I reported my answer as also being correct, but I've reported the same mistake before on another sentence and got no response, so I'm posting it here too.
I'm a native English speaker and "wait for" and "wait on" are synonymous. That's also what the Oxford English Dictionary says: "(wait for or on) stay where one is or delay action until (someone) arrives or is ready." So "I will wait on you" should be accepted.
Thanks for your hard work!
I am an American, and I have only ever hear "wait on" in terms of a wait in a restaurant serving someone. In this sentence, if you use "wait on" virtually all English speakers I suspect would understand "to serve."
There are a few idiomatic ways that you could use might be able to use "wait on" (most of which start with "We/You/etc can't just wait on...").
In this sentence, if you use "wait on" virtually all English speakers I suspect would understand "to serve."
You'd be surprised, I think.
Apparently, it's regional, though; dictionary.com has, for "wait on",
Chiefly Midland and Southern U.S. to wait for (a person); await.
as one of the meanings
So ask someone from Texas, perhaps.
A quick Google search for "going to wait on" turned up quite a few hits...
"going to wait on you" also.
"will wait on", on the other hand, mostly just turns up religious things ("will wait on Jesus/the Lord" or "Lord, I will wait on you"). I've never heard that usage before, interesting.
To put in my two cents, I speak mostly northeastern American, and I use "wait on" to mean "wait for," but only with nouns (not with "[noun] to [verb]" phrases). "We haven't left because we're waiting on you." "I haven't finished the report; I'm still waiting on John's numbers."
Interestingly, I only seem to use that construction when I'm already late or very impatient, so I wouldn't use it in the future tense. But I can picture somebody (probably with a southern accent) saying "I will wait on you," and if the context fit, I'd understand it to mean, "I will wait for you."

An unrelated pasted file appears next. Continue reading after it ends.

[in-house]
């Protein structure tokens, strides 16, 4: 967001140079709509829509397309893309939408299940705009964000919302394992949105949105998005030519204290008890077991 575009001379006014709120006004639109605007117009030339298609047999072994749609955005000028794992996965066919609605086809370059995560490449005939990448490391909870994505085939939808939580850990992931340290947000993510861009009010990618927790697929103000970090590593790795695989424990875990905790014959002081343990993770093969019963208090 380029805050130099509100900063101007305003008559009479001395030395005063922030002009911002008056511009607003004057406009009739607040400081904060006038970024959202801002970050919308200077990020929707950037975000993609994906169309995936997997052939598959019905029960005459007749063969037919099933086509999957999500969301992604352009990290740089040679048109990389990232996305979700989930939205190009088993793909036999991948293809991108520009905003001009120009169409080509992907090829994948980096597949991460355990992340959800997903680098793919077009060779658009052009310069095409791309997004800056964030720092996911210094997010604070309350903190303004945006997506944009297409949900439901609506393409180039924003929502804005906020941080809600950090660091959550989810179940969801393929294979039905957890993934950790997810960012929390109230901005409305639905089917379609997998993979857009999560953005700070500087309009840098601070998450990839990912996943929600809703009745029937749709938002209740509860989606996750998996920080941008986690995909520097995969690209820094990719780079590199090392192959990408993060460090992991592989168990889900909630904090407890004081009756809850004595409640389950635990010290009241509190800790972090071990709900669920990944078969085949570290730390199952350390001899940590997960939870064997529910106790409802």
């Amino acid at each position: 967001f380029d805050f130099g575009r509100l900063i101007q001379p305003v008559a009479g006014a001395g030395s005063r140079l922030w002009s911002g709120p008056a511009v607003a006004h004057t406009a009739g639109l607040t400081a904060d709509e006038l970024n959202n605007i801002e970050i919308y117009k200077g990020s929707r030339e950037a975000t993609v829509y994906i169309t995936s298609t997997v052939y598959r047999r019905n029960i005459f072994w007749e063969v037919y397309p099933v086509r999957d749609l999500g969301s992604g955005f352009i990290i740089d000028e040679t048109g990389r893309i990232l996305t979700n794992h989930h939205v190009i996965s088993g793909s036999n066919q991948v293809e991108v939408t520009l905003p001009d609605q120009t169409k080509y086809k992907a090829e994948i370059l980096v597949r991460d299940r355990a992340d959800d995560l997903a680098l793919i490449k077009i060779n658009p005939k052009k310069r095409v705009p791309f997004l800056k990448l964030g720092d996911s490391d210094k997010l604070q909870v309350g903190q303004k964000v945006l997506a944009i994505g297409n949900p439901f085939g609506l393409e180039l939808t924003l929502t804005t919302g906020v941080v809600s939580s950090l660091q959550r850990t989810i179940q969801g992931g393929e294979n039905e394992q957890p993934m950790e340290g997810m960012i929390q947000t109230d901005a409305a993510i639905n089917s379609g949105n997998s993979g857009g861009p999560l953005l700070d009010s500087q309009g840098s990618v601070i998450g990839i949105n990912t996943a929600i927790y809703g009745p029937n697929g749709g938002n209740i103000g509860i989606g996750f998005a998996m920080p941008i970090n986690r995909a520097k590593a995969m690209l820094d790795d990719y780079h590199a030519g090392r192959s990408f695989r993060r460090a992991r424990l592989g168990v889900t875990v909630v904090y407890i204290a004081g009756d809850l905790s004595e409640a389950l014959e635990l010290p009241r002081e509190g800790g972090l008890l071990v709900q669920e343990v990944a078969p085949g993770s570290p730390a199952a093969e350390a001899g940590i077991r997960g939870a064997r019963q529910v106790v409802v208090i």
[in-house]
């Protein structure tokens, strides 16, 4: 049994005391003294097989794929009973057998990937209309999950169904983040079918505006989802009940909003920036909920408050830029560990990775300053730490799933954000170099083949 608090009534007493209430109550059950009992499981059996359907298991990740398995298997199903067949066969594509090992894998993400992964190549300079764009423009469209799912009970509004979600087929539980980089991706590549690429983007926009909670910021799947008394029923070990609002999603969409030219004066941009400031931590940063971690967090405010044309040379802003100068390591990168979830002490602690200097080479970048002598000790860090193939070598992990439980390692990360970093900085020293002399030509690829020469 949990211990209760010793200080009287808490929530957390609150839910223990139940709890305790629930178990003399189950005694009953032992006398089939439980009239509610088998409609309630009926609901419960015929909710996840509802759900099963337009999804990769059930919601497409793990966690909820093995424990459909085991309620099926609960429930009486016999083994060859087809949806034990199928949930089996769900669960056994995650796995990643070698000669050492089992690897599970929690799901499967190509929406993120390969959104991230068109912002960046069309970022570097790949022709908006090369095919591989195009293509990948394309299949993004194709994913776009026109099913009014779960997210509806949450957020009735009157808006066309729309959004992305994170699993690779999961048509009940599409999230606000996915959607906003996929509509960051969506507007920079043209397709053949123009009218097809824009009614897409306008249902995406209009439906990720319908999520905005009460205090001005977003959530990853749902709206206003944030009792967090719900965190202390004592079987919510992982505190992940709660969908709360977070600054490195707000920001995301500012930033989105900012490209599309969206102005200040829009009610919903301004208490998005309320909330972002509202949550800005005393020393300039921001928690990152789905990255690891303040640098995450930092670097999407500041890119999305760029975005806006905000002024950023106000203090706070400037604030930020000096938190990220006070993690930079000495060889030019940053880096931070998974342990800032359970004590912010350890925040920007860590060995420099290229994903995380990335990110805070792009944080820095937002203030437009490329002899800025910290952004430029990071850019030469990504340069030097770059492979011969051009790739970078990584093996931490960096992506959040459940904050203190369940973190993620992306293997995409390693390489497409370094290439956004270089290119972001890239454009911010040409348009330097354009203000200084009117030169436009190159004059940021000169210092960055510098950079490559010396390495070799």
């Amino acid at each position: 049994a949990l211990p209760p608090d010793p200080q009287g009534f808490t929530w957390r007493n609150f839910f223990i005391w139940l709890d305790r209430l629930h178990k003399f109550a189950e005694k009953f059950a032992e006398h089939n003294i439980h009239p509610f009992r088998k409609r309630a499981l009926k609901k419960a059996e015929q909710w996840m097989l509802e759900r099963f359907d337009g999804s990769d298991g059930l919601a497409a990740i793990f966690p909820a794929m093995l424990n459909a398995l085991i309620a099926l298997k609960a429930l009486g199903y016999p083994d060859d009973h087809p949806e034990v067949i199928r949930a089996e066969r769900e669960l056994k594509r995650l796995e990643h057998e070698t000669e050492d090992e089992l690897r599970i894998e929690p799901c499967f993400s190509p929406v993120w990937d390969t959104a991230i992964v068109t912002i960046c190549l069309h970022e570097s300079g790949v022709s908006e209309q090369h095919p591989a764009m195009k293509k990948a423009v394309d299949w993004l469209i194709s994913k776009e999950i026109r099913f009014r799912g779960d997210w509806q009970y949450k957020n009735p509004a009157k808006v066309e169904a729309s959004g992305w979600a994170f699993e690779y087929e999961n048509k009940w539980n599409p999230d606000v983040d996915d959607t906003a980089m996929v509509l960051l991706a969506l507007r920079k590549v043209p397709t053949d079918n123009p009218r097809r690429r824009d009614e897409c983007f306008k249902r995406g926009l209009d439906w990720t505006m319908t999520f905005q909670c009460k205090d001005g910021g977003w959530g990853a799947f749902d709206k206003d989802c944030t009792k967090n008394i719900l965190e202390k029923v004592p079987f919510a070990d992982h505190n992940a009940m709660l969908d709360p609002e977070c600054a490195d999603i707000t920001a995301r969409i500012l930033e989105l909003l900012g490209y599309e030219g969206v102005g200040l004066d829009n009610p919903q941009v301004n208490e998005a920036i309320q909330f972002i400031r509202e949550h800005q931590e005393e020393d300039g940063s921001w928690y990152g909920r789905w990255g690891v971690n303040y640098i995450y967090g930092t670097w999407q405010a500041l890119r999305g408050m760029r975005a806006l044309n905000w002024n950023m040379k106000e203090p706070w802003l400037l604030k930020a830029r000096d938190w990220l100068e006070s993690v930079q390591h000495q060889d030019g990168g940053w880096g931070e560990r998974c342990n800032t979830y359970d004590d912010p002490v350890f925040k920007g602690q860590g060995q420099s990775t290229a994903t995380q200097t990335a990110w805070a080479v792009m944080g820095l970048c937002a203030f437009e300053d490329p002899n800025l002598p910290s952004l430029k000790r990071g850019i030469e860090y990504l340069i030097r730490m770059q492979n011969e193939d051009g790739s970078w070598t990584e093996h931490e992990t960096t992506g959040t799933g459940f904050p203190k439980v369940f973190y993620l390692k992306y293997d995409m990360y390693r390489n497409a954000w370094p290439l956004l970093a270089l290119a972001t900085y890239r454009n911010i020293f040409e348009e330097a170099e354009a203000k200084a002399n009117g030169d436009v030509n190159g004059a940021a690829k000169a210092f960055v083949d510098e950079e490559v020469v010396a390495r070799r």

I grew up in the Eastern U.S., and I never heard "wait on" as synonymous with "wait for" until the Rolling Stones' "Waiting on a Friend." (1981). I've heard it a lot more since then, and many people use the two synonymously, but it still grates on my ear. (Some people also wait on line.) I'd advise someone learning English to stick to "wait on" for serving someone and "wait for" when awaiting someone or something but to be aware that both "wait for" and "wait on" are commonly used in the latter context.
"Ben seni bekleyeceğim." Translation: I will wait for you.
I am going to wait for you. Correct other English answer accepted by Duo.
Go & do what you want, I'm just happy to have your love. And you know that I'll wait just as long as it takes. Don't worry baby I'll be alright, cause you'll never make me cry.
I have forgotten the correct lyrics. Fleetwood Mac, Stevie Nicks or Christine McVie?
To Stevie & Lindsey - Please forgive me & I love your music/songs. You are eternal.
You see (Duo) I love some American things dearly.
Sezen Aksu - She is eternal too.
See mizinamo's answer above. In English, "wait" does not take a direct object. You need a preposition. You wait for someone. "I will wait for you." Some people say "I will wait on you," but that also has a different meaning. "Wait on" means to "serve," like a waiter. A waiter waits on customers or serves them. In Turkish, you don't say "Ben sen bekleyeceğim"; you say "Ben seni bekleyeceğim." In English, if there is an object with "wait," you need either "for you" or "on you."